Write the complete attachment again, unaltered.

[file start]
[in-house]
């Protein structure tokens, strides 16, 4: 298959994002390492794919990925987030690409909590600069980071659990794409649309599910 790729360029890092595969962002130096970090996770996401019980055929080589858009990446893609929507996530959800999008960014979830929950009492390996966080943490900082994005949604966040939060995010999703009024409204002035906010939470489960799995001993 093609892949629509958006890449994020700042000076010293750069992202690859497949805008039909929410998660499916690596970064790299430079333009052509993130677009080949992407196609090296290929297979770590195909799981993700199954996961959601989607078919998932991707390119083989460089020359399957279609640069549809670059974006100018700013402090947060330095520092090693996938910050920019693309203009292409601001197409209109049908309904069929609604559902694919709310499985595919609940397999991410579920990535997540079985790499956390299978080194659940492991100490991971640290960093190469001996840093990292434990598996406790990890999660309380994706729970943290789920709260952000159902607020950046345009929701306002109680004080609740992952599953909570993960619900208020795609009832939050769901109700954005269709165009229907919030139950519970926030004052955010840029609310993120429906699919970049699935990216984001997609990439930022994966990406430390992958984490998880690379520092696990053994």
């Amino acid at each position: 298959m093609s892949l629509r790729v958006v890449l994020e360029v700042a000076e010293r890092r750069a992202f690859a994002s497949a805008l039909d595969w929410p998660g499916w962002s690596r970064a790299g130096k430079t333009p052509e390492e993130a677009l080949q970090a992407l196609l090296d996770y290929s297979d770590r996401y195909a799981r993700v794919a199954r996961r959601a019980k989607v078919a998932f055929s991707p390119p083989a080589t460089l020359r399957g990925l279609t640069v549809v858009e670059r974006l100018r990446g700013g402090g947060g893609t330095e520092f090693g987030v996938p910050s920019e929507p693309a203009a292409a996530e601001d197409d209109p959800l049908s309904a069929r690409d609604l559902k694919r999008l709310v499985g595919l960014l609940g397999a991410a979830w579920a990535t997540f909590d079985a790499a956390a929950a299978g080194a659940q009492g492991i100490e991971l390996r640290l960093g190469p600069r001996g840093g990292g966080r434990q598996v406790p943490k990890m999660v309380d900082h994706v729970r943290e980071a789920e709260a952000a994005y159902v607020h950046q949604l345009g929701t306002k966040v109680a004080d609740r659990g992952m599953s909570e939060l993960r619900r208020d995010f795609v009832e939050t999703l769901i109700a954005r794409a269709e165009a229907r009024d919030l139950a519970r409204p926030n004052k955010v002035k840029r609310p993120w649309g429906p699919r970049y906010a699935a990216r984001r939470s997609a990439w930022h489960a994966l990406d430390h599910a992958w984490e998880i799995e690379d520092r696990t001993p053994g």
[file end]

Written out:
[in-house]
């Protein structure tokens, strides 16, 4: 298959994002390492794919990925987030690409909590600069980071659990794409649309599910 790729360029890092595969962002130096970090996770996401019980055929080589858009990446893609929507996530959800999008960014979830929950009492390996966080943490900082994005949604966040939060995010999703009024409204002035906010939470489960799995001993 093609892949629509958006890449994020700042000076010293750069992202690859497949805008039909929410998660499916690596970064790299430079333009052509993130677009080949992407196609090296290929297979770590195909799981993700199954996961959601989607078919998932991707390119083989460089020359399957279609640069549809670059974006100018700013402090947060330095520092090693996938910050920019693309203009292409601001197409209109049908309904069929609604559902694919709310499985595919609940397999991410579920990535997540079985790499956390299978080194659940492991100490991971640290960093190469001996840093990292434990598996406790990890999660309380994706729970943290789920709260952000159902607020950046345009929701306002109680004080609740992952599953909570993960619900208020795609009832939050769901109700954005269709165009229907919030139950519970926030004052955010840029609310993120429906699919970049699935990216984001997609990439930022994966990406430390992958984490998880690379520092696990053994």
């Amino acid at each position: 298959m093609s892949l629509r790729v958006v890449l994020e360029v700042a000076e010293r890092r750069a992202f690859a994002s497949a805008l039909d595969w929410p998660g499916w962002s690596r970064a790299g130096k430079t333009p052509e390492e993130a677009l080949q970090a992407l196609l090296d996770y290929s297979d770590r996401y195909a799981r993700v794919a199954r996961r959601a019980k989607v078919a998932f055929s991707p390119p083989a080589t460089l020359r399957g990925l279609t640069v549809v858009e670059r974006l100018r990446g700013g402090g947060g893609t330095e520092f090693g987030v996938p910050s920019e929507p693309a203009a292409a996530e601001d197409d209109p959800l049908s309904a069929r690409d609604l559902k694919r999008l709310v499985g595919l960014l609940g397999a991410a979830w579920a990535t997540f909590d079985a790499a956390a929950a299978g080194a659940q009492g492991i100490e991971l390996r640290l960093g190469p600069r001996g840093g990292g966080r434990q598996v406790p943490k990890m999660v309380d900082h994706v729970r943290e980071a789920e709260a952000a994005y159902v607020h950046q949604l345009g929701t306002k966040v109680a004080d609740r659990g992952m599953s909570e939060l993960r619900r208020d995010f795609v009832e939050t999703l769901i109700a954005r794409a269709e165009a229907r009024d919030l139950a519970r409204p926030n004052k955010v002035k840029r609310p993120w649309g429906p699919r970049y906010a699935a990216r984001r939470s997609a990439w930022h489960a994966l990406d430390h599910a992958w984490e998880i799995e690379d520092r696990t001993p053994g």